Happy Friday, traders. Welcome to our weekly market wrap, where we take a look back at these last five trading days with a focus on the market news, economic data and headlines that had the most impact on gold prices—and may continue to into the future—as well as the charts for silver, the US Dollar and other key correlated assets.
Gold prices are trading at a slight premium to their opening bids to begin the week. In the face of a slowdown in other key commodities and a sudden, strong mid-week headwind created by aggressive inflation data on Wednesday, the yellow metal has overall managed to consolidate near the weekly highs.
So, what kind of week has it been?
The biggest surprise of the week was the major upside surprises laced throughout Wednesday’s CPI (consumer inflation) report for April. The significant “core” inflation rate came in at a blockbuster 3% (YoY) while the more volatile headline number printed an equally surprising 4.2% (a 13-year high.) The magnitude of the surprise relative to expectations left analysts and investors reeling and confounded as to how the consensus estimates were so wide of the mark for a second major data set.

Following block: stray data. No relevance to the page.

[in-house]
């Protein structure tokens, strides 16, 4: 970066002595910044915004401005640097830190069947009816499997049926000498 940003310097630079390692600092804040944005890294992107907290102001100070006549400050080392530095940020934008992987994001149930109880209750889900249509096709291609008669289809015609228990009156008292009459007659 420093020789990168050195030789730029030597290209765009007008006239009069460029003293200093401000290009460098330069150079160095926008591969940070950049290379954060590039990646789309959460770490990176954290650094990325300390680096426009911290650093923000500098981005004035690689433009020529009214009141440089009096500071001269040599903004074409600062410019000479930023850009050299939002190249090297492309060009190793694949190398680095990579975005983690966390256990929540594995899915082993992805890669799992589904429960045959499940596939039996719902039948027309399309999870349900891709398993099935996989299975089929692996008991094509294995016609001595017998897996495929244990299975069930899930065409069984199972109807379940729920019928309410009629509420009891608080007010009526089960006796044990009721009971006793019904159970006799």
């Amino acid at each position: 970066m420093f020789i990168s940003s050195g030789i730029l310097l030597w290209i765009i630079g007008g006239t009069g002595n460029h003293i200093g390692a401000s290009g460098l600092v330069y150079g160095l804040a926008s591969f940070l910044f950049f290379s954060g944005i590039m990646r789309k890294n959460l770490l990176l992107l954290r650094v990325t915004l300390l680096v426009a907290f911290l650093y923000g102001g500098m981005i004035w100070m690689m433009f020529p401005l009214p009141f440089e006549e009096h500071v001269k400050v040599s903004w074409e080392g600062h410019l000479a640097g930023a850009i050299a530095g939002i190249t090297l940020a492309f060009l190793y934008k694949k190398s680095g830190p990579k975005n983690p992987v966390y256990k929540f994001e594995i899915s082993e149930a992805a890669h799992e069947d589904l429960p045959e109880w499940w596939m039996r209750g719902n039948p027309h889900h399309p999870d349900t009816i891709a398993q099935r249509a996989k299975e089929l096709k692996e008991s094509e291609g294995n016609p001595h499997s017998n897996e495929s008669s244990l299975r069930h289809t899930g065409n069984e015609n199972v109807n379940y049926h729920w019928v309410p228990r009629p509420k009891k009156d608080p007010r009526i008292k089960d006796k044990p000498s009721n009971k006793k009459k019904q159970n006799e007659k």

- After last week’s shockingly poor labor market data I had the hubris on Monday to predict that the release of April’s inflation data would be a relatively inert event for markets. I imagined the proof that the US economy has so much farther to go before reaching “full employment” would, for now, negate any implications that relatively high inflation pops might pressure the Fed into tightening policy (raising rates) earlier than projected. Looking at Wednesday’s trading, I was clearly wrong.
- Having recovered from some acute profit-taking the day before, gold prices fell sharply on Wednesday following the CPI print. The yellow metal closed its trading session at the bottom, near $1815/oz; Wednesday-to-Thursday overnight markets allowed the trend to run a bit farther to a weekly nadir just above $1810.